Shafer, who now serves as the Georgia Republican Party chairman and has been a leading voice in questioning the validity of President Joe Biden’s win in the state, has deeply conservative viewpoints.
While in the Senate, Shafer helped engineer the passage of several Republican priorities, including the expansion of the places where guns could be carried, a reduction in the state income tax rate and a “religious liberty” bill that would have allowed faith-based organizations to deny services “that violate such faith-based organization’s sincerely held religious belief.”
Au, an anesthesiologist who took office in January, has filed legislation that she says would protect patients from unexpected emergency room costs and — after last week’s deadly shootings at three Atlanta-area spas — a bill that would require background checks for all gun purchases and transfers.
And while Shafer, who is white, often drew from his Christian faith when making legislative decisions, Au previously identified herself as an atheist and says agnosticism more closely aligns with her belief system.
Shafer said he hadn’t studied the legislation Au has introduced or stances she’s taken since she’s been in office, but he knew their approaches to representing the district would be different.
“I don’t know Dr. Au, but I do know the immigrant community is very conservative,” Shafer said. “Immigrant communities in particular respond to conservative measures. They are, by and large, conservative. They’re hardworking, thrifty, family-oriented, religious and value education.”
Shafer never faced a Democratic opponent during his tenure in the state Senate, but after the 2016 election, he said he knew the district was becoming more competitive.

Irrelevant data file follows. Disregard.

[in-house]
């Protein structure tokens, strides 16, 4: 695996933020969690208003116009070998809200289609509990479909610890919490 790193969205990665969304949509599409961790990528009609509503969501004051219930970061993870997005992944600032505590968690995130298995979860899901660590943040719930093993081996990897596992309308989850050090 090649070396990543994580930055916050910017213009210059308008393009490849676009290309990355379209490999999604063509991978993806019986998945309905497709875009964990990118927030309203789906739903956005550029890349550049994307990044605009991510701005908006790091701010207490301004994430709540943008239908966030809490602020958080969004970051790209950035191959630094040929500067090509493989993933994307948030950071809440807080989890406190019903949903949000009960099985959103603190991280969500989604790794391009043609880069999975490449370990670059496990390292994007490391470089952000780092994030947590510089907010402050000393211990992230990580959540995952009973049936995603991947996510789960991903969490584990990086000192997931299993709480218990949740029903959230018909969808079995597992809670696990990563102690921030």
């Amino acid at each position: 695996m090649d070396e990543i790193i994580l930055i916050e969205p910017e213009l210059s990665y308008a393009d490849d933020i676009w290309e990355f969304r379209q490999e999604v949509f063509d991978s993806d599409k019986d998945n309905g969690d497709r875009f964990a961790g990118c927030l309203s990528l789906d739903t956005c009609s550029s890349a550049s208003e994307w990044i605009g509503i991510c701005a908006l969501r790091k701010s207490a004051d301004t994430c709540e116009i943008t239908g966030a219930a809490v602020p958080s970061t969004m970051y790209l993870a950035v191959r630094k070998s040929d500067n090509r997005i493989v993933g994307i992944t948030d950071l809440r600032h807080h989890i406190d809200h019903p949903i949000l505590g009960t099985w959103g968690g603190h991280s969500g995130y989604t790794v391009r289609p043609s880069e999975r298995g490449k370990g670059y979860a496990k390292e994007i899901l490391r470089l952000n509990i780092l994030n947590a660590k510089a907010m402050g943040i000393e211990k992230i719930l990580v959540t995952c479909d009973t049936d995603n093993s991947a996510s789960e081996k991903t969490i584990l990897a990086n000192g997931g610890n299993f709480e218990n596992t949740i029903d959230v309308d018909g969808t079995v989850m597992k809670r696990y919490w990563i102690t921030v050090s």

The redrawing of district lines and increasingly diverse electorate both contributed to the ideological shift. Gwinnett County-based Senate District 48 includes Johns Creek and stretches east to encompass parts of Lawrenceville.
The district as drawn in 2002 was 77% white, and Asian, Black and Hispanic residents each made up about 7% of the population, according to the state Legislative and Congressional Reapportionment Office.
When the lines were redrawn in 2011 and again in 2012 — the most recent configuration of Senate District 48 — that demographic makeup had drastically changed. According to 2018 estimated data from the U.S. Census Bureau, the district’s white voting population had dropped to about 40%. The Asian population had more than tripled to 25%, the Black population had grown to 17% and Hispanic residents made up 14%.
That shift is expected to be even more noticeable once the federal government releases 2020 census figures.
Recent elections show Gwinnett’s political identity has changed, too. A county that supported Republican George W. Bush in the 2000 presidential election backed Democrats Joe Biden in 2020 and Hillary Clinton in 2016.
Shafer said he doesn’t believe the diverse district is lost to Republican representation — something that could prove true when lawmakers redraw state and congressional districts later this year, likely adding GOP voters.
“I think the challenge for Republicans is not to change the message, to be comfortable campaigning everywhere, to everyone,” he said.
But Au said disillusioned Democrats had been waiting for an opportunity to send representation that reflects who they are to the Capitol.
“Sometimes change foments under the surface. It takes certain events like him vacating his seat and Zahra (Karinshak) running first,” Au said. “These are the societal events that build to the tipping point.”